Individuals with a family history of Camurati-Engelmann disease or symptoms associated with this condition may wish to consult with a genetics professional. Visit the Find a Specialist __ section on this page to learn how you can locate a genetics professional in your community.

Last updated on 05-01-20

How is Camurati-Engelmann disease inherited?

Camurati-Engelmann disease is inherited in an autosomal dominant manner. This means that having a change (mutation) in only one copy of the responsible gene in each cell is enough to cause features of the condition.

In some cases, an affected person inherits the mutated gene from an affected parent. In other cases, the mutation occurs for the first time in a person with no family history of the condition. This is called a de novo mutation.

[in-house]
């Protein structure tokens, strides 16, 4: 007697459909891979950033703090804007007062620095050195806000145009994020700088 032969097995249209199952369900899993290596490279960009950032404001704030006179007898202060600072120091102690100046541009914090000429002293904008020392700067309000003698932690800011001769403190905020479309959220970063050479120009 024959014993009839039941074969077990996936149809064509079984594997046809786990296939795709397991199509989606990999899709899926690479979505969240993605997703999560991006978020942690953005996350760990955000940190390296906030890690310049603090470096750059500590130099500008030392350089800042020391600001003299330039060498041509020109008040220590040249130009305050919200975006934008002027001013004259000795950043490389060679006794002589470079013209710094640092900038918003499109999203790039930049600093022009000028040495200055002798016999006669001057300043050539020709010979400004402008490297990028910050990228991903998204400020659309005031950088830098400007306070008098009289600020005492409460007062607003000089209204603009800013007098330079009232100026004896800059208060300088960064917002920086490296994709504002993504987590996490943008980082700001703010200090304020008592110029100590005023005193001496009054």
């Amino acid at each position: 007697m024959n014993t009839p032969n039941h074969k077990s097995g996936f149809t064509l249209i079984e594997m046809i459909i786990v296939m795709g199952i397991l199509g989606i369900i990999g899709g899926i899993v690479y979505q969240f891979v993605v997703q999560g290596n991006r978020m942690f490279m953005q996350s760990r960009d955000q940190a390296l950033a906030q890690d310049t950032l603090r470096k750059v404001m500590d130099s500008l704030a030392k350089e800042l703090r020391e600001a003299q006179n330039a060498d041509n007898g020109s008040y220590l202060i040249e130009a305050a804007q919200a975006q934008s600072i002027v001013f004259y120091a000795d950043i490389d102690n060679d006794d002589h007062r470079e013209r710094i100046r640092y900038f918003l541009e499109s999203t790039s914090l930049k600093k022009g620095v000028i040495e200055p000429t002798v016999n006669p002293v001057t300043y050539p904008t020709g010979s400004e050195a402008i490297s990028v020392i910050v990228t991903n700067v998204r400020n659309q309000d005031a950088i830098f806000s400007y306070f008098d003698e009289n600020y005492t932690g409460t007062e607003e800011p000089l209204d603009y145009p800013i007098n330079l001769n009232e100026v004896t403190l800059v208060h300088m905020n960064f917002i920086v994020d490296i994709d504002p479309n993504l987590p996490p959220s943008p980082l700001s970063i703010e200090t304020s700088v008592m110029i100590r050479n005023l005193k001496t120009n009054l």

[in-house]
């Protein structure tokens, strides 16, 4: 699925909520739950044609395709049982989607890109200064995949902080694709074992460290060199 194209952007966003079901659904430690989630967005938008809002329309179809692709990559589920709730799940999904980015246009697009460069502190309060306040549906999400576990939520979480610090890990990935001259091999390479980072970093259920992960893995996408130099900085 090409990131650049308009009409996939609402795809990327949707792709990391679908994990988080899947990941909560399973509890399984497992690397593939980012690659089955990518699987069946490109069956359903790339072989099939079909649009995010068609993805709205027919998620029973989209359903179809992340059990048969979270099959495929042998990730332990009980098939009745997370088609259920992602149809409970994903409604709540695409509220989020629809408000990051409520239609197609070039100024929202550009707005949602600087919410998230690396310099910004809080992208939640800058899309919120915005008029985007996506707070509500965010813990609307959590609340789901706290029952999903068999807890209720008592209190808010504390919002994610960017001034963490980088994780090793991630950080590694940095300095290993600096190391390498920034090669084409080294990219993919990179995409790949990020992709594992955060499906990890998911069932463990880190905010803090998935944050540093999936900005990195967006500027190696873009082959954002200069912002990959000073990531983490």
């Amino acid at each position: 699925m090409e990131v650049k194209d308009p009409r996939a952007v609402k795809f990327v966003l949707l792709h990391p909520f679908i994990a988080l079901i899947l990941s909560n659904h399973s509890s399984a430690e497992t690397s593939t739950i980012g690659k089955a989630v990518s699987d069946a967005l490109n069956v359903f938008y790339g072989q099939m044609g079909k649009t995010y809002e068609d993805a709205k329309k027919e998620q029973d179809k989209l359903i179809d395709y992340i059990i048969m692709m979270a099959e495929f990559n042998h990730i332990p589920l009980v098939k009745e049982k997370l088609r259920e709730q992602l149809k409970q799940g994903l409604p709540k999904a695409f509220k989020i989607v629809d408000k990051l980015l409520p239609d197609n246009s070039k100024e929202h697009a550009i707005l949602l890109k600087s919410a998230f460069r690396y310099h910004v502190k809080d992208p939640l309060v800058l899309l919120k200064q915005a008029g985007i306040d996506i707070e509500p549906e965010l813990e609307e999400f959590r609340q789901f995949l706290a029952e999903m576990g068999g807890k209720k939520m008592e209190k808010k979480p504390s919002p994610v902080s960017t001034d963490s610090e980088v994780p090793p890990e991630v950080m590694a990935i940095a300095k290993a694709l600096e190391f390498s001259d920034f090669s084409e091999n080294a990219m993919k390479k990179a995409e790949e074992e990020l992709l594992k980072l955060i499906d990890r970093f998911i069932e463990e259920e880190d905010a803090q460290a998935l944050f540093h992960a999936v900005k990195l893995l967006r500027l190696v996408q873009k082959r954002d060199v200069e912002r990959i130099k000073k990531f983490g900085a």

When a person with a mutation that causes an autosomal dominant condition has children, each child has a 50% (1 in 2) chance to inherit that mutation.

Last updated on 05-01-20

What is the typical outlook for people with Camuratic Englemann disease following surgery to treat skull thickening?

Around half of people with Camurati-Engelmann disease have skull base thickening and around one-fourth of these people develop symptoms. Symptoms may be constant or come and go. Some patient's symptoms stabilize, while other's worsen with time. Signs and symptoms reported in the medical literature, include;

Hearing loss
Bulging eyes
Prominent forehead

Less common signs and symptoms, include;

Vision changes
Facial weakness
Symptomatic brain stem compression
Facial numbness
Loss of smell

Treatment of symptoms due to skull base thickening may involve aggressive decompression surgery in carefully selected patients. Corticosteroids and bisphosphates that may improve symptoms in the arms, legs, and torsos of some patients, have not been shown to improve symptoms caused by skull base thickening. Decompression surgery is challenging and patients are at an increased risk for complications with surgery. The form of decompression surgery will vary depending on the skull involvement and symptoms experienced by the patient. Likewise the risks for complications vary depending on these factors.